I’ve learned to deal with things at face value. When I was a child, I and my mother moved to Detroit for a few years. I told her that I heard there was a lot of crime and bad people there. Her response: There are good and bad people everywhere. It doesn’t matter where you go. I was about 8 at the time, and those words always stuck with me. And they did me a ton of good because it always helped me look at any situation with objectivity.
Mitchell became uncomfortable in Utah. That’s through no fault of the Jazz themselves, who did everything they could and then some to make sure he was happy. I don’t think either side deserves a ton of blame that the partnership ultimately didn’t work out.
But here’s what should happen on Tuesday night. A standing ovation for Mitchell. And then another one when Utah honors him with a tribute video. And then, Jazz fans, root like heck for your team to win.
Mitchell deserves it.
He deserves it for coming to Utah at arguably its lowest basketball moment ever — when Gordon Hayward unceremoniously left in free agency — and leading the Jazz shockingly to the second round of the playoffs in his rookie season. He deserves it for his willingness to integrate himself into the community from the jump, from showing up at high school games, BYU football games, Utah football games, Utah State football games and being willing and gracious with the fan base.
He deserves it for his performance in the bubble, one of the great performances ever by a guard in a playoff series. He deserves it for representing the Jazz well on a national level. He deserves it for his professionalism once it became clear that he and the Jazz were going to part ways.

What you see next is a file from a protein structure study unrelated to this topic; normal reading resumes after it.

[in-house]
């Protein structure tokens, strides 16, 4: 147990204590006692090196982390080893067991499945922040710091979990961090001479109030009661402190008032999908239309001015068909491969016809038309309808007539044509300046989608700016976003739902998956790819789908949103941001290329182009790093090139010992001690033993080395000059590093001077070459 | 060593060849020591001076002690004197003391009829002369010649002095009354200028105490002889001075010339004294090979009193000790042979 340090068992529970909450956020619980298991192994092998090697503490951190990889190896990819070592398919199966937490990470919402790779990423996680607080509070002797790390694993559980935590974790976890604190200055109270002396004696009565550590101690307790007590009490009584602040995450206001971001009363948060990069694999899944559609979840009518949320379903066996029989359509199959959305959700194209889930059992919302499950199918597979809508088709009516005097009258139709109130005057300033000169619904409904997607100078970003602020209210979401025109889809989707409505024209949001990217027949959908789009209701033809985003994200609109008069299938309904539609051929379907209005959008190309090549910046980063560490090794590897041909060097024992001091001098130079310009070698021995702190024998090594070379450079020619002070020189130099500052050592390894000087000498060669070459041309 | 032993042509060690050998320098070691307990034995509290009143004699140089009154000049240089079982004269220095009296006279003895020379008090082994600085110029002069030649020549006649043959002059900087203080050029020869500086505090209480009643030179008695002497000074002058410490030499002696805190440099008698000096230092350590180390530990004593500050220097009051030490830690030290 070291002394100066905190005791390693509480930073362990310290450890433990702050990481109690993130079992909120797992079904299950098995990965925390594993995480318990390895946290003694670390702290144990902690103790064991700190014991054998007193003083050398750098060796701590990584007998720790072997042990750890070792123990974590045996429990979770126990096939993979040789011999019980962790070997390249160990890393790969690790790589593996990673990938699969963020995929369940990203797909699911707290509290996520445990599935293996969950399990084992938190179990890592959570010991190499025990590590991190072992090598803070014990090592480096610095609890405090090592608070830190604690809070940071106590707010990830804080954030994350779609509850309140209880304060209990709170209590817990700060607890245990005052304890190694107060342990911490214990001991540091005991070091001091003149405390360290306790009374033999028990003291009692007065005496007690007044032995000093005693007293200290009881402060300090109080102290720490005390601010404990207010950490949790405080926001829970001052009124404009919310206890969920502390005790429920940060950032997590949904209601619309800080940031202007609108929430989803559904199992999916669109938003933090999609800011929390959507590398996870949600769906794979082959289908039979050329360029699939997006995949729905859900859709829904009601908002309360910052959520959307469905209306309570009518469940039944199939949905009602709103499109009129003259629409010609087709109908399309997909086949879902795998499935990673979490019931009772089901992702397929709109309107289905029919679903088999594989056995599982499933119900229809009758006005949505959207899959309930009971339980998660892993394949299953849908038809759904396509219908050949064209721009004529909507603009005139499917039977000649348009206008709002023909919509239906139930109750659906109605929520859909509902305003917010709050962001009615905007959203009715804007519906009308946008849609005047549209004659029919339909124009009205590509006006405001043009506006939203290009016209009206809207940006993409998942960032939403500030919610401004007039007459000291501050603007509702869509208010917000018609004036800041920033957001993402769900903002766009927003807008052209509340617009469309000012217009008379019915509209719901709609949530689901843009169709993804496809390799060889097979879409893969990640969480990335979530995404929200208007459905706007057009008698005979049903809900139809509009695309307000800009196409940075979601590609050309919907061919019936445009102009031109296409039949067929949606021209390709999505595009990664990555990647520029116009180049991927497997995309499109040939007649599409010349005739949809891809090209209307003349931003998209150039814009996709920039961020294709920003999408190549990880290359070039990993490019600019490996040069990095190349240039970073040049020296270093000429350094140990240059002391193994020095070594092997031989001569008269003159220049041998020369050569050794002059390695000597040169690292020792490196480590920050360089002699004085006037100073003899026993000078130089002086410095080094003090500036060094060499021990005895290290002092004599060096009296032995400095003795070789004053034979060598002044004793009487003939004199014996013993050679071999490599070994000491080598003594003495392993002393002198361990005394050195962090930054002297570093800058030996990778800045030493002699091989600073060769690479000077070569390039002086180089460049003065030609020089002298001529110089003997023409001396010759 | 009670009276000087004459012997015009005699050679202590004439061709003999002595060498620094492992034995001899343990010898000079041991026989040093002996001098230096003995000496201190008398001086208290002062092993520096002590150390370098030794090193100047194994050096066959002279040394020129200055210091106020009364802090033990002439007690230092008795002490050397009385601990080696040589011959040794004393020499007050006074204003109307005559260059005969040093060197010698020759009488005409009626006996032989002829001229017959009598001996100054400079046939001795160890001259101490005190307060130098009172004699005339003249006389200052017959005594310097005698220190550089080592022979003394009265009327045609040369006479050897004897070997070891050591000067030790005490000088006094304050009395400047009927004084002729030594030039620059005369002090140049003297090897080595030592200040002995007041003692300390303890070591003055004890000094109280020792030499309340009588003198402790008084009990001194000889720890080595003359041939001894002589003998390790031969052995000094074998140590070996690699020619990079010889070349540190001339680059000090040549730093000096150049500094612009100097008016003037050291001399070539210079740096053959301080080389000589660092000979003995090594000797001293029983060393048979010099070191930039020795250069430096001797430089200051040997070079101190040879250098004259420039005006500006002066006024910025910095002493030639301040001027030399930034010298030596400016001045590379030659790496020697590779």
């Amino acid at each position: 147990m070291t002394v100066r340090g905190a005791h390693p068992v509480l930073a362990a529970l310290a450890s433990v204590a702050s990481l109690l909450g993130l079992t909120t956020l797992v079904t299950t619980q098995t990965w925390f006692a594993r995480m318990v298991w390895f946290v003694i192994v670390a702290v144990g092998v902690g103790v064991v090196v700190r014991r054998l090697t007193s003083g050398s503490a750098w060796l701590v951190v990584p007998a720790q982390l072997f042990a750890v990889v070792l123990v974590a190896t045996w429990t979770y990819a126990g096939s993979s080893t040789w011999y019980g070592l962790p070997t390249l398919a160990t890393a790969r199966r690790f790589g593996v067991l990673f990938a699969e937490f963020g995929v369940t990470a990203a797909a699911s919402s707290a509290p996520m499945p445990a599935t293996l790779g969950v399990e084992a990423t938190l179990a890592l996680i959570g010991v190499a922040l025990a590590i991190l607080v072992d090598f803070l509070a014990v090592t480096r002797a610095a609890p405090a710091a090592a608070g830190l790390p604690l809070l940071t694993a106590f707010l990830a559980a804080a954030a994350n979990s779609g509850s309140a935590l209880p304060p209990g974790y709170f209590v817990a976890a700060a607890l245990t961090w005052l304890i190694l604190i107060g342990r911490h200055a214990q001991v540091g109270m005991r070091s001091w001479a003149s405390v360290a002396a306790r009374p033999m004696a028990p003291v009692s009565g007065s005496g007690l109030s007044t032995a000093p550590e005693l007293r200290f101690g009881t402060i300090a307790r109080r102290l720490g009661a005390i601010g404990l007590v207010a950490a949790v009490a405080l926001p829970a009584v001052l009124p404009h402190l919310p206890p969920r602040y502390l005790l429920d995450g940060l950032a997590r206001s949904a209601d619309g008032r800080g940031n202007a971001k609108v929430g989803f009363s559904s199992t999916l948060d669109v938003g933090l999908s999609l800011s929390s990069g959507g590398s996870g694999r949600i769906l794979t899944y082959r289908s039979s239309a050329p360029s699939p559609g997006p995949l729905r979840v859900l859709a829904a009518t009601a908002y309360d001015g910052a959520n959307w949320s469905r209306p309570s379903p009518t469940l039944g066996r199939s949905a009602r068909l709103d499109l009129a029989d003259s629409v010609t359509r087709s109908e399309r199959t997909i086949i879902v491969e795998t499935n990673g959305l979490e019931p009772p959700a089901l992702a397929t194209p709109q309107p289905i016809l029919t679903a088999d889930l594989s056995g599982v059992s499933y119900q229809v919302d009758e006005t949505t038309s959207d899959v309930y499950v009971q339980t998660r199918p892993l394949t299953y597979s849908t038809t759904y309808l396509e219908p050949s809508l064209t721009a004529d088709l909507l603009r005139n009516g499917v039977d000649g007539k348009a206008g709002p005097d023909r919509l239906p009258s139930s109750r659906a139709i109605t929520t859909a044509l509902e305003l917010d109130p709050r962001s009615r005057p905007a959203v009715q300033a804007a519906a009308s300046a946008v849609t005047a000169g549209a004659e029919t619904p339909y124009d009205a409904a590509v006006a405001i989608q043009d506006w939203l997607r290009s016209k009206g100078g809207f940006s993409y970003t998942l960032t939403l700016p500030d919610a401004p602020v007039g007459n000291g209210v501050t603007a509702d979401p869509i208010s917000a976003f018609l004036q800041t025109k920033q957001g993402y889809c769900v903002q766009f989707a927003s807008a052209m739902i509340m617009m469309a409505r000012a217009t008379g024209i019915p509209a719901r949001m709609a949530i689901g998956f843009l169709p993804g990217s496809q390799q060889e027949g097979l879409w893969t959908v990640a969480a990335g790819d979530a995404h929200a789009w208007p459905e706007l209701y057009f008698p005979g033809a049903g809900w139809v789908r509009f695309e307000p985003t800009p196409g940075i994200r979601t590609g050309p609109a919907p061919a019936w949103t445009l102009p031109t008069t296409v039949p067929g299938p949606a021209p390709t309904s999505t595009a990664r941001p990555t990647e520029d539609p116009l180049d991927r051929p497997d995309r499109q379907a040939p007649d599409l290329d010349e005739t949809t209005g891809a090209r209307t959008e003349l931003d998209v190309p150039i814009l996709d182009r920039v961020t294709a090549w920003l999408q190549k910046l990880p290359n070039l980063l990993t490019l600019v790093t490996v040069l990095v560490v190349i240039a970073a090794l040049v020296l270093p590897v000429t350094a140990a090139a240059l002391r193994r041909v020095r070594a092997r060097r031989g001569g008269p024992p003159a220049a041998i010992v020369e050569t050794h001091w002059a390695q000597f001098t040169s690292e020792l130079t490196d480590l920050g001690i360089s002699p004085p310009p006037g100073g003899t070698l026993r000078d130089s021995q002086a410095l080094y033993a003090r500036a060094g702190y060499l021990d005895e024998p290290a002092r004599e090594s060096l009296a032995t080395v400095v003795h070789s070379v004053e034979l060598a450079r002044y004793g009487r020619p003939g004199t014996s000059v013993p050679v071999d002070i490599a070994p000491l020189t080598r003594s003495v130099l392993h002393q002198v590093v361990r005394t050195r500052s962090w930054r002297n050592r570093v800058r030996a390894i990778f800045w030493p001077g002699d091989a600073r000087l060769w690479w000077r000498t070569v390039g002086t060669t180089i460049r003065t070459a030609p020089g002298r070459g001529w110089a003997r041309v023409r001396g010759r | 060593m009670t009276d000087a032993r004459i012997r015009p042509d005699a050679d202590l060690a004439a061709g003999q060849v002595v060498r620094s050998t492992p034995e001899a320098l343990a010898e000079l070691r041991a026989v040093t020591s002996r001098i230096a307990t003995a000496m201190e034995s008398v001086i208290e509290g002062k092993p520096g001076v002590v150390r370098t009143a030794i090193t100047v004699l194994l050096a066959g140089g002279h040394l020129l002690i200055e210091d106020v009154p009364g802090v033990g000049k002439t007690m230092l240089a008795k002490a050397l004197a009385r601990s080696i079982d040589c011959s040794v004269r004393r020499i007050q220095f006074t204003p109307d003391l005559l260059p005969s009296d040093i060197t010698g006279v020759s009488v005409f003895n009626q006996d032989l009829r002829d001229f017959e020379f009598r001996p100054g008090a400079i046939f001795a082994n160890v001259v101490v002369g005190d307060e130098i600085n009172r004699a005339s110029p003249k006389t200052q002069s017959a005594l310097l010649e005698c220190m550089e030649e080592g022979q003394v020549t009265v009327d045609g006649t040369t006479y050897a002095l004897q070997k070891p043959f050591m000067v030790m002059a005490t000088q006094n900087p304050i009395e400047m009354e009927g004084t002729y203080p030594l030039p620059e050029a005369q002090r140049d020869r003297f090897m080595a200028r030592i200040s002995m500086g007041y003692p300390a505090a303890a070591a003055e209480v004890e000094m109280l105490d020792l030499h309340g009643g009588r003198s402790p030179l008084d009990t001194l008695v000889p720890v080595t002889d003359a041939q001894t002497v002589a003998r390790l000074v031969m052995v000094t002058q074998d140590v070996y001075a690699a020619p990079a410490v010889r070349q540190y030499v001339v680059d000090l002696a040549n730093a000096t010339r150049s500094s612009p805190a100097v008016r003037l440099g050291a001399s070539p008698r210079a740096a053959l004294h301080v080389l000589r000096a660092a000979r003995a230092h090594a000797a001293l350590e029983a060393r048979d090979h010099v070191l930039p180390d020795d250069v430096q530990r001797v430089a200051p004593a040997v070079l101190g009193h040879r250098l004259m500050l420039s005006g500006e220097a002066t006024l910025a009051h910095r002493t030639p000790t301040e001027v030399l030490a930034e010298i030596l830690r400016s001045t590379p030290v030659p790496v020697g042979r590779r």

Getting Markkanen, Ochai Agbaji and Collin Sexton, three firsts and two pick swaps? That doesn’t happen if Mitchell publicly demands a trade. He stayed silent through that entire long, arduous and tedious process. He never said a word. And because of that, the Jazz were able to get fair value for him.
There shouldn’t be any ill feelings in Vivint on Tuesday night because both sides won. Markkanen is probably going to make the All-Star Game. Agbaji, after almost a half season out of head coach Will Hardy’s rotation, is showing signs of becoming a nice piece. We already know Sexton is a good player. And the Jazz control Cleveland’s draft from the year 2025 to the year 2029. That’s a long time to control a franchise’s draft.
In return, Mitchell is happy. And he’s comfortable. He’s enjoying playing basketball and he’s playing it at an MVP level. Will Jazz fans inevitably miss Mitchell? Of course. That’s natural. Is there some angst about Utah’s ability to keep a star? Yes. Mitchell is the third star to leave the Jazz in the last 12 years. And it’s something the franchise definitely wants to change.
But here’s what I can say about the Jazz. They have been committed to diversity. They have been committed to inclusion. They have been committed to fostering an environment that they hope will keep their players happy. They were that way under Gail Miller. They are that way under Ryan Smith.
Mitchell had to be traded. But that shouldn’t preclude Jazz fans from giving him his flowers for his many contributions to Utah and the franchise and the community during his time here. Mitchell made people think. Mitchell challenged people. And we all need that. We need the dialogue. As humans, that’s how we advance as a people.
He should be recognized for that. And that recognition should reflect the way he is received on Tuesday night.
Mitchell deserves it.
(Photo of Donovan Mitchell: David Liam Kyle / NBAE via Getty Images)